Part 1: Why you need a menu management system
The Office of Ontario’s Auditor General released an audit about food and nutrition in long term care homes. There are more than 77,000 adults that live in Ontario’s 626 long-term-care homes. The Ministry of Long-Term Care funds the homes to provide residents with the 24-hour nursing care and help with daily living activities that they need in a protective, safe and supportive environment.
At the time of the audit, the average age of a resident in Ontario’s long-term-care homes was 83. Compared with a 2009 report, the current population of residents are more cognitively impaired and require more assistance with daily living than in the past. The percentage of residents with a form of dementia has increased from 56% in 2009 to 64% in 2019.
People with dementia require more help with the basic daily activities, including eating and drinking. It was stated that in 2016, there were 228,000 people living with dementia and this number is expected to grow to over 430,000 by 2038. Providing food and nutrition services to residents will be more challenging for long-term-care homes with the anticipated increase in the number of people with dementia.
A daily activity in long-term-care homes is eating, with the dining experience being one of the most social times of day. Families of the residents count on long-term-care homes to care for their vulnerable loved ones. On the other hand, the residents themselves depend on nutritious delicious food to maintain their well-being in a pleasurable environment. The audit showed that residents rarely had family or friends join them during mealtimes and relied on personal support workers (PSW’s) to help provide their appropriate food and nutrition choices.
The Ministry will go in to inspect long-term-care homes on different aspects related to food, such as dining room observation for pleasurable dining environments, menu planning, and evaluating nutritional and hydration risks to residents. Also, Ontario’s 35 public health units, which are co-funded by the Ministry of Health and municipalities, inspect the homes for food-safety concerns such as food temperature controls such as HACCP, kitchen sanitation, pest control and food-preparation practices.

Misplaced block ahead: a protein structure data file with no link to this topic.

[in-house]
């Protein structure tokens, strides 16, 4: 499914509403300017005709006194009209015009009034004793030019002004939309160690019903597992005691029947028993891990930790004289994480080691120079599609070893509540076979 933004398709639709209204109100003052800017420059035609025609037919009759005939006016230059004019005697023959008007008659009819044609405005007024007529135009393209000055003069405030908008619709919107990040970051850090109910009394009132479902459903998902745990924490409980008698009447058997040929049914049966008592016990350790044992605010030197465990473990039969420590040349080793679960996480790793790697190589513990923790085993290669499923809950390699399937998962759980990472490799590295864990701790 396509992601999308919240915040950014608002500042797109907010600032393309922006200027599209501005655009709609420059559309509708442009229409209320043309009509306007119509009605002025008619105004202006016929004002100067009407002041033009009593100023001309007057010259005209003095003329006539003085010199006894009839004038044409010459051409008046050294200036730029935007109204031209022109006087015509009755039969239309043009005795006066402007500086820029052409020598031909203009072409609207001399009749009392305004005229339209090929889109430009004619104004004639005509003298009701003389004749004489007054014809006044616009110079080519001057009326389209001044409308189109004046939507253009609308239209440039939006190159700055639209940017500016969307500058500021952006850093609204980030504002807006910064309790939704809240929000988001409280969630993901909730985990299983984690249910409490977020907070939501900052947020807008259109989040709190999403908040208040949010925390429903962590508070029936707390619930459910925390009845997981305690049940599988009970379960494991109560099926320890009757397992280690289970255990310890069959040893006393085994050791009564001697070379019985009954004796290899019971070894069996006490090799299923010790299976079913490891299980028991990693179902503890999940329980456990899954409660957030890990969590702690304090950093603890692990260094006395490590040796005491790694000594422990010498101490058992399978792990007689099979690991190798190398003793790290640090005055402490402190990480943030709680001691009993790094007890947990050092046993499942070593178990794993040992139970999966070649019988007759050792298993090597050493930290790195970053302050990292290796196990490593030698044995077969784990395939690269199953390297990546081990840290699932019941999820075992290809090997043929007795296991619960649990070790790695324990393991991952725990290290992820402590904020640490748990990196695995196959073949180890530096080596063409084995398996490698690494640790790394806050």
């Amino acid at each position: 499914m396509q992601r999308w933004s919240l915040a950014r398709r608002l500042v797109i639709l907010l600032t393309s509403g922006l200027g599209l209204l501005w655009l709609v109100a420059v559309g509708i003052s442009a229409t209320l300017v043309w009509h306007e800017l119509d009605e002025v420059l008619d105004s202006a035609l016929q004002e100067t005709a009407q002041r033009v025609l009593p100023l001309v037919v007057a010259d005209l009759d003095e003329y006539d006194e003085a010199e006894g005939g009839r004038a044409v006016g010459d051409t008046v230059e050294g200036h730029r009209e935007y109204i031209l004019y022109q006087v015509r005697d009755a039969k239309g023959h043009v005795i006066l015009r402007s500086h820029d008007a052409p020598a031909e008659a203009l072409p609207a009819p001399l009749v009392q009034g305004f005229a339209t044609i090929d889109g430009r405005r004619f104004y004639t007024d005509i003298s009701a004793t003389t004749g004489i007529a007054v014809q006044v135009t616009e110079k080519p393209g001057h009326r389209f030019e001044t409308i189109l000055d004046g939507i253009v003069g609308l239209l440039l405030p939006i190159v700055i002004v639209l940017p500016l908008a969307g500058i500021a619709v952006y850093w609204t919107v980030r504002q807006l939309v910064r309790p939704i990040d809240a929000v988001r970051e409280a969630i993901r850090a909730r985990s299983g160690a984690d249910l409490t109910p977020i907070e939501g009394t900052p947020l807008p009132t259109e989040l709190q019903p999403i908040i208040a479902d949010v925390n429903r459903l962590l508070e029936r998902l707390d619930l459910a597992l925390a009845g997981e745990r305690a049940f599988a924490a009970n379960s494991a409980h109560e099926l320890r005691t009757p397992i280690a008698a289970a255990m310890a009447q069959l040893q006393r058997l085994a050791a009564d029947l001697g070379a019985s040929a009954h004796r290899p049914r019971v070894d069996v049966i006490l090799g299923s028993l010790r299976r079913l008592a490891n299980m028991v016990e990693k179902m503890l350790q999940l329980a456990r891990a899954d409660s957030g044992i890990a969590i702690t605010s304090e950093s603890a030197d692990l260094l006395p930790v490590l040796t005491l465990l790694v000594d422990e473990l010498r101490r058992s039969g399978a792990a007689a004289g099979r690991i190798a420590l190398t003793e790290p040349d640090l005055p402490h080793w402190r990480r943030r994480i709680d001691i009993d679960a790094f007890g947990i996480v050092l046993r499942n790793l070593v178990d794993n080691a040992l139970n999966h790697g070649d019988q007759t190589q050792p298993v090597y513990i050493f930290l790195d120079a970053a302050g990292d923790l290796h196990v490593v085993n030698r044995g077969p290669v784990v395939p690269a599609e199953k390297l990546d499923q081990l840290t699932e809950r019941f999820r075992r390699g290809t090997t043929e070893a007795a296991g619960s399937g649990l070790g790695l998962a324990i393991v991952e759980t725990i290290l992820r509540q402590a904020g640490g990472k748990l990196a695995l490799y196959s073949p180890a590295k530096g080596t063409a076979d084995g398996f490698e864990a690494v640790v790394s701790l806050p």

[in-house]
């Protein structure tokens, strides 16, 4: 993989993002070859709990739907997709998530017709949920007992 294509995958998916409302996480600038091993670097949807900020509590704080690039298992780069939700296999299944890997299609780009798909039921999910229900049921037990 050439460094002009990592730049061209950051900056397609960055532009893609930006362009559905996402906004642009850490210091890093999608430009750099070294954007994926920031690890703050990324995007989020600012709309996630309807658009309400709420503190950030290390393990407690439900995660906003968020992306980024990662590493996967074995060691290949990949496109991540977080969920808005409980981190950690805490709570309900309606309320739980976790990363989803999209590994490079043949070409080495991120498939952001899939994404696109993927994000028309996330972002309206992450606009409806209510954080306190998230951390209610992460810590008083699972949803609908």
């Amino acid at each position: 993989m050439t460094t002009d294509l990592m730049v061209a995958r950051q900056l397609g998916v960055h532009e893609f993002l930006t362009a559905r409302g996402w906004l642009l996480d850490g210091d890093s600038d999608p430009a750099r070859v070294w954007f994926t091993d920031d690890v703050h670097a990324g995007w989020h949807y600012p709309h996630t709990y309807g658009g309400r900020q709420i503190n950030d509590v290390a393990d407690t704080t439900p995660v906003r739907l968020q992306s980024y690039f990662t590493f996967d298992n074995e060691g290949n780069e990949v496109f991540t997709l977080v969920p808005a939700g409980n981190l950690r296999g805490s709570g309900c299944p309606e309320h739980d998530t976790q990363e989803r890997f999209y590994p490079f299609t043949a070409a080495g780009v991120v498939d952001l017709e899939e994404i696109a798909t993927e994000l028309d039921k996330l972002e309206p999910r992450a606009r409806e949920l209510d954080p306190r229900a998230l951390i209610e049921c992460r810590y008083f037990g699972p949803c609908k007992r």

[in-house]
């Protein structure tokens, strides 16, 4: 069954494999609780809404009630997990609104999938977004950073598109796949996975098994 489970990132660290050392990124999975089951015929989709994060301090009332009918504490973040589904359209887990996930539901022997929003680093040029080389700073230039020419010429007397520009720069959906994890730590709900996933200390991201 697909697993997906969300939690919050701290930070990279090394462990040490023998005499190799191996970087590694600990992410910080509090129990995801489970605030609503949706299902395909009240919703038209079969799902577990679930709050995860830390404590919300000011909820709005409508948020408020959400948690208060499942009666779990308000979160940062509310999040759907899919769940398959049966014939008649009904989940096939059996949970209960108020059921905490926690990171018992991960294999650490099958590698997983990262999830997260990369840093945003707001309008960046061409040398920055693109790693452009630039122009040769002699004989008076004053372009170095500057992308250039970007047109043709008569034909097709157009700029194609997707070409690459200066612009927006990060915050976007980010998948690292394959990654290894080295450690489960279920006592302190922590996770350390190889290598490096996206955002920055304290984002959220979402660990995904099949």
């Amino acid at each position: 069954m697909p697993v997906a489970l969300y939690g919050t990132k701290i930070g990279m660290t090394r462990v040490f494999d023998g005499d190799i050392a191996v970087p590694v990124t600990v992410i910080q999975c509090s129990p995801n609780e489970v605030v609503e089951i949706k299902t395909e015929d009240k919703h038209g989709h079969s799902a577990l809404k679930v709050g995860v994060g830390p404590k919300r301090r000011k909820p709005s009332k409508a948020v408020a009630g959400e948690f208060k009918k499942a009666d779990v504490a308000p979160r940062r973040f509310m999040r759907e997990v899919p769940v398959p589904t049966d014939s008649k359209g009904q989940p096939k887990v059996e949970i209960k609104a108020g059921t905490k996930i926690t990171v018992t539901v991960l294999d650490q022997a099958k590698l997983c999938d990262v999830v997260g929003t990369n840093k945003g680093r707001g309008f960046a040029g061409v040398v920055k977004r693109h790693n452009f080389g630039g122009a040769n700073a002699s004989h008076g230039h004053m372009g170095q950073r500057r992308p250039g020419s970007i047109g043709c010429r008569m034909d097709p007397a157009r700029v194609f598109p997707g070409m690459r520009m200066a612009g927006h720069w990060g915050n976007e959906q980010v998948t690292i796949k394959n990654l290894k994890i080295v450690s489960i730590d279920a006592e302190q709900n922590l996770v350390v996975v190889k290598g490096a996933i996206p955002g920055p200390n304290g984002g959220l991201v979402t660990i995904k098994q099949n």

The consequences of improper food and nutrition care are quite significant. Between January 2018 and May 2019, long-term-care homes had reported over 660 incidents involving food and nutrition issues. These included residents choking, missed meals, staff feeding residents food with the wrong texture, and gastroenteritis outbreaks. These outbreaks could be caused by contaminated food or drink, or spread through contact with the infected persons or contaminated items for reasons like poor handwashing practices as an example. This works out to about 1.3 incidents a day and includes 27 cases of unexpected deaths for reasons such as choking or aspiration and about 100 cases of abuse, neglect or improper treatment of a resident by home staff related to food that resulted in harm or risk of harm to the resident. Choking will occur when a foreign object becomes obstructed in a person’s airway and aspiration will occur when a person has accidentally inhaled an object or fluid into their windpipe or lungs.
The audit found that some of the long-term-care homes were not consistently providing residents with sufficient high-quality food and nutrition care. Further, the Ministry could do more through its inspection program to help confirm that long-term care homes are providing a safe and comfortable eating environment and good quality food to help residents enjoy a more home-like pleasurable dining experience at the long-term-care homes. In some cases, residents were subject to unnecessary risks that made them ill, simply just by eating and drinking.